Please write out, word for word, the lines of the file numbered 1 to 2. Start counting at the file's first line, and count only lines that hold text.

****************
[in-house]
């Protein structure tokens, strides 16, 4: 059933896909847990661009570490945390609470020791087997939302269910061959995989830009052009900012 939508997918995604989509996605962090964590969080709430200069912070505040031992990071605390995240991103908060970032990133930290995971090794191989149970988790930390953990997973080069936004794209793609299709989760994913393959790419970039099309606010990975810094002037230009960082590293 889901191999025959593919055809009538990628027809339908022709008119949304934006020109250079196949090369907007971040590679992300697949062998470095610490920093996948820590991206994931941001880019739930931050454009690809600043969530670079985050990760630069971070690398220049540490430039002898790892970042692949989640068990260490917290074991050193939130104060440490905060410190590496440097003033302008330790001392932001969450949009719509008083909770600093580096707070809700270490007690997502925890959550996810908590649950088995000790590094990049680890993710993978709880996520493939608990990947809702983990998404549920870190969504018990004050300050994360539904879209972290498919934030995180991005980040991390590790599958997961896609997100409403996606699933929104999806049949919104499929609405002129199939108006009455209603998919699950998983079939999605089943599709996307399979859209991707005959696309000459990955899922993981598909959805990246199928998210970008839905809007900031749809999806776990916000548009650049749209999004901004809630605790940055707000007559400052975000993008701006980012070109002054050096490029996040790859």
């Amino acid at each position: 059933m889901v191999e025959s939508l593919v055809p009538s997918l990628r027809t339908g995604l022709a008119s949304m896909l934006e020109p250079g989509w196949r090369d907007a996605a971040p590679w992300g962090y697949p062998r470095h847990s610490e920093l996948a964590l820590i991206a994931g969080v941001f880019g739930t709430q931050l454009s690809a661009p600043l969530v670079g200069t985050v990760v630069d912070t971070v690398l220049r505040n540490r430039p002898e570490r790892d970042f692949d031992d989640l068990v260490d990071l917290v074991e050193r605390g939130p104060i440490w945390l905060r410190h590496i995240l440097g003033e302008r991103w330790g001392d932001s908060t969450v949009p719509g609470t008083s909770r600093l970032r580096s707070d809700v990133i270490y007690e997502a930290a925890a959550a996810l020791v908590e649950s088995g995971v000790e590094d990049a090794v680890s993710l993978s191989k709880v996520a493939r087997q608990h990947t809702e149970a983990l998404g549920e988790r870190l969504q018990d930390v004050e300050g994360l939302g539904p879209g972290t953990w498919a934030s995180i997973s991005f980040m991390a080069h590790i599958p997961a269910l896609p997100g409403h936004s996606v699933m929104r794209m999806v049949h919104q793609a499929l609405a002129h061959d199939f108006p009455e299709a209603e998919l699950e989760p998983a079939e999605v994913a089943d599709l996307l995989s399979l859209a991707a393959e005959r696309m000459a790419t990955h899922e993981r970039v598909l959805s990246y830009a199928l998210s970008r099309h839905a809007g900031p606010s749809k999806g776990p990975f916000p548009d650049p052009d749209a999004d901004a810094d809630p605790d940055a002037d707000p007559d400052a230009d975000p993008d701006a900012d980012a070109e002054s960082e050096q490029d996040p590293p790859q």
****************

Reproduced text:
[in-house]
């Protein structure tokens, strides 16, 4: 059933896909847990661009570490945390609470020791087997939302269910061959995989830009052009900012 939508997918995604989509996605962090964590969080709430200069912070505040031992990071605390995240991103908060970032990133930290995971090794191989149970988790930390953990997973080069936004794209793609299709989760994913393959790419970039099309606010990975810094002037230009960082590293 889901191999025959593919055809009538990628027809339908022709008119949304934006020109250079196949090369907007971040590679992300697949062998470095610490920093996948820590991206994931941001880019739930931050454009690809600043969530670079985050990760630069971070690398220049540490430039002898790892970042692949989640068990260490917290074991050193939130104060440490905060410190590496440097003033302008330790001392932001969450949009719509008083909770600093580096707070809700270490007690997502925890959550996810908590649950088995000790590094990049680890993710993978709880996520493939608990990947809702983990998404549920870190969504018990004050300050994360539904879209972290498919934030995180991005980040991390590790599958997961896609997100409403996606699933929104999806049949919104499929609405002129199939108006009455209603998919699950998983079939999605089943599709996307399979859209991707005959696309000459990955899922993981598909959805990246199928998210970008839905809007900031749809999806776990916000548009650049749209999004901004809630605790940055707000007559400052975000993008701006980012070109002054050096490029996040790859």